Pseudomonas aeruginosa and other predictors of mortality and morbidity in young children with cystic fibrosis

Authors

  • Julia Emerson MD, MPH,

    Corresponding author
    1. Division of Pulmonary Medicine, Department of Pediatrics, University of Washington, Seattle, Washington
    2. Cystic Fibrosis Research Center, Children's Hospital and Regional Medical Center, Seattle, Washington
    • Cystic Fibrosis Research Center, Children's Hospital and Regional Medical Center, 4800 Sandpoint Way NE, Mail Stop CH-18, P.O. Box 5371, Seattle, WA 98105-0371.
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  • Margaret Rosenfeld MD, MPH,

    1. Division of Pulmonary Medicine, Department of Pediatrics, University of Washington, Seattle, Washington
    2. Cystic Fibrosis Research Center, Children's Hospital and Regional Medical Center, Seattle, Washington
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  • Sharon McNamara MN,

    1. Cystic Fibrosis Research Center, Children's Hospital and Regional Medical Center, Seattle, Washington
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  • Bonnie Ramsey MD,

    1. Division of Pulmonary Medicine, Department of Pediatrics, University of Washington, Seattle, Washington
    2. Cystic Fibrosis Research Center, Children's Hospital and Regional Medical Center, Seattle, Washington
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  • Ronald L. Gibson MD, PhD

    1. Division of Pulmonary Medicine, Department of Pediatrics, University of Washington, Seattle, Washington
    2. Cystic Fibrosis Research Center, Children's Hospital and Regional Medical Center, Seattle, Washington
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  • This work was presented in part at the 1998 North American Cystic Fibrosis Conference.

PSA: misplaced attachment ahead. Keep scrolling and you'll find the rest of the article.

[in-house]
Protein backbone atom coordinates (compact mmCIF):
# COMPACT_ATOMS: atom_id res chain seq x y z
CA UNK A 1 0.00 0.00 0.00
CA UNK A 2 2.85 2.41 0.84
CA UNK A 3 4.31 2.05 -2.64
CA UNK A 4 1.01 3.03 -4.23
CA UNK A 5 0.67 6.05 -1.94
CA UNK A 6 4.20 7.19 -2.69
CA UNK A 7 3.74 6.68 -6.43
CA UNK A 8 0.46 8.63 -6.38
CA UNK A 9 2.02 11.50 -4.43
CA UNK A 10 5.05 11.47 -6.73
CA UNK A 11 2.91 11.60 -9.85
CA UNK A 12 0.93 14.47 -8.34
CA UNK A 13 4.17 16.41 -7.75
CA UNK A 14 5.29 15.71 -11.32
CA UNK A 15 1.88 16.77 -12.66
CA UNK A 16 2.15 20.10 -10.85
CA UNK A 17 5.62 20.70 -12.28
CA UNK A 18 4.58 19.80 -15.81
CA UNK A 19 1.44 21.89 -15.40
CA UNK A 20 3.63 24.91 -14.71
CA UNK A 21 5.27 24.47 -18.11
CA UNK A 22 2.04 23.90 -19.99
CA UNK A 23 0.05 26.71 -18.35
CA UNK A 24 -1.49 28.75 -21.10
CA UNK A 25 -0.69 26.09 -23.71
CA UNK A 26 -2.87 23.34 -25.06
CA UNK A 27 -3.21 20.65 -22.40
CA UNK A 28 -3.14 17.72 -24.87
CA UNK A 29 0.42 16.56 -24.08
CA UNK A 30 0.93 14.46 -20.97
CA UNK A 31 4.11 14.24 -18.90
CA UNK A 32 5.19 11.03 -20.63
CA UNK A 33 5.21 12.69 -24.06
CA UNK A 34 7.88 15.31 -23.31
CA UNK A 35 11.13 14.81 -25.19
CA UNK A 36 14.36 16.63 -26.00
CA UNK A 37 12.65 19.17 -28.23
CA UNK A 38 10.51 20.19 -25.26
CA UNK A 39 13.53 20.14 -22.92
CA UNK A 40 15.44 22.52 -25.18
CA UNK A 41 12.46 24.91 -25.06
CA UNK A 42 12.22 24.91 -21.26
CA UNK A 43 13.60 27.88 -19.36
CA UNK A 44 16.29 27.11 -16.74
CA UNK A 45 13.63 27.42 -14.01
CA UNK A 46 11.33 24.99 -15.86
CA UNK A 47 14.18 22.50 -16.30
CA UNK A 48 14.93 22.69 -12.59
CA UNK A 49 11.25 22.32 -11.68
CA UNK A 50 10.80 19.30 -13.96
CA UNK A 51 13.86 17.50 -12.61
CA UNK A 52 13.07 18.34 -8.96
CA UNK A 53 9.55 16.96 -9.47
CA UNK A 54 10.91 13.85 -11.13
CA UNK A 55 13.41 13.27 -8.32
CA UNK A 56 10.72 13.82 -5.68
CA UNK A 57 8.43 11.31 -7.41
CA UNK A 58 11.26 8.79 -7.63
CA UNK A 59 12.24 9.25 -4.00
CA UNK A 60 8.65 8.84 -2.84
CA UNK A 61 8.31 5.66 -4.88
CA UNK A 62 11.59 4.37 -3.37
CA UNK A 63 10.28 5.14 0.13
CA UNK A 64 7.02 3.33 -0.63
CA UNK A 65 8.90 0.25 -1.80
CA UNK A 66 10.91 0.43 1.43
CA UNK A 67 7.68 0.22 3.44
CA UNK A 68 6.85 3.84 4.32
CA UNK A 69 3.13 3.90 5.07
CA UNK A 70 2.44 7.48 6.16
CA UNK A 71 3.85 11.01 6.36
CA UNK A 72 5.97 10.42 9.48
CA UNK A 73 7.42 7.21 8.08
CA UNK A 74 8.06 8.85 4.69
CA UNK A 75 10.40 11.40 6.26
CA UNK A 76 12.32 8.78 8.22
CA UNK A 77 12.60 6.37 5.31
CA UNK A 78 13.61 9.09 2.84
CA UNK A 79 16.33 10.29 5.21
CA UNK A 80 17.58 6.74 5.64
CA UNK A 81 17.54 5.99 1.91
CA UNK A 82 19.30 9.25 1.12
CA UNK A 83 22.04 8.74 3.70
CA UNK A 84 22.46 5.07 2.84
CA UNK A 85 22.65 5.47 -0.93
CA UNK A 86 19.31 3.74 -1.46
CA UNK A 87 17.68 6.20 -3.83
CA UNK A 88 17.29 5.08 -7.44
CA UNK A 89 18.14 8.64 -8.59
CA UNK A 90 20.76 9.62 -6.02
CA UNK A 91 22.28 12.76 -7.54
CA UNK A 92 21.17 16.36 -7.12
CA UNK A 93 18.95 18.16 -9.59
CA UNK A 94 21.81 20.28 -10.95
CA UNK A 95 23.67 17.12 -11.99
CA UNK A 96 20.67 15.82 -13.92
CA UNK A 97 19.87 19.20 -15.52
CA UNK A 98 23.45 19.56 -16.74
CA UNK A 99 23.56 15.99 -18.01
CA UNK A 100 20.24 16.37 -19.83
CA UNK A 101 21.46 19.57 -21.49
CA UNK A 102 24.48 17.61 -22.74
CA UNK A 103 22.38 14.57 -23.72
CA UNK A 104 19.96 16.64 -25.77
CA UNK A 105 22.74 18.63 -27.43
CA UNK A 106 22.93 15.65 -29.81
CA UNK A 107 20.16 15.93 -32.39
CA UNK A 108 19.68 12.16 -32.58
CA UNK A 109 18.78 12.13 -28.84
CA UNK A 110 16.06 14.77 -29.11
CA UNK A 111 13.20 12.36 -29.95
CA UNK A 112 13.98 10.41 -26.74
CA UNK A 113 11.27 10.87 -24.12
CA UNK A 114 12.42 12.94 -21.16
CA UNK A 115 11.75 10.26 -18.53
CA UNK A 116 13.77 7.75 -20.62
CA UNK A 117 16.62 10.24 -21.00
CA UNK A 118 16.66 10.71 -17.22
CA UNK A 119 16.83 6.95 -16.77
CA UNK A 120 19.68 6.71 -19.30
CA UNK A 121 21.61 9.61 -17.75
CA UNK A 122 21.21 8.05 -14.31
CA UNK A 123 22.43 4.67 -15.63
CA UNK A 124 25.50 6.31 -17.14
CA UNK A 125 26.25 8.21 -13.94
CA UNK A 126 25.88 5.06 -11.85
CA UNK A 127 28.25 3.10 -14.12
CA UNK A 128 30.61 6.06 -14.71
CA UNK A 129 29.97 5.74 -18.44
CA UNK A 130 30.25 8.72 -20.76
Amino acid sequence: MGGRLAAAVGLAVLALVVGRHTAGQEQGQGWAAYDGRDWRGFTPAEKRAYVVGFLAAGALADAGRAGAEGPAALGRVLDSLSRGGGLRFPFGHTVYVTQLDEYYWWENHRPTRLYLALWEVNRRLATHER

Abstract

We conducted a registry-based study to determine prognostic indicators of 8-year mortality and morbidity in young children with cystic fibrosis (CF). Patients ages 1–5 years from the 1990 U.S. Cystic Fibrosis Foundation (CFF) National Patient Registry served as the study cohort (N = 3,323). Registry data provided information on baseline characteristics in 1990, 8-year mortality, and clinical outcomes in 1998.

P. aeruginosa respiratory infection was found to be a major predictor of morbidity and mortality. The 8-year risk of death was 2.6 times higher in patients who had respiratory cultures positive for P. aeruginosa in 1990 (95% confidence interval 1.6, 4.1) than in children without P. aeruginosa in their respiratory cultures. Culture-positive patients in 1990 also had a significantly lower percent predicted forced expiratory volume in 1 sec (FEV1) and weight percentile at follow-up, and they had an increased risk of continued P. aeruginosa respiratory infection and hospitalization for acute respiratory exacerbation in 1998. Among the other predictors of increased morbidity and mortality were lower baseline weight percentiles and number of CF-related hospitalizations during the baseline year.

These findings confirm reports from previous smaller studies of outcomes among young children with CF, and highlight the potential to decrease the morbidity and mortality of young patients with CF through early intervention. Pediatr Pulmonol. 2002; 34:91–100. © 2002 Wiley-Liss, Inc.

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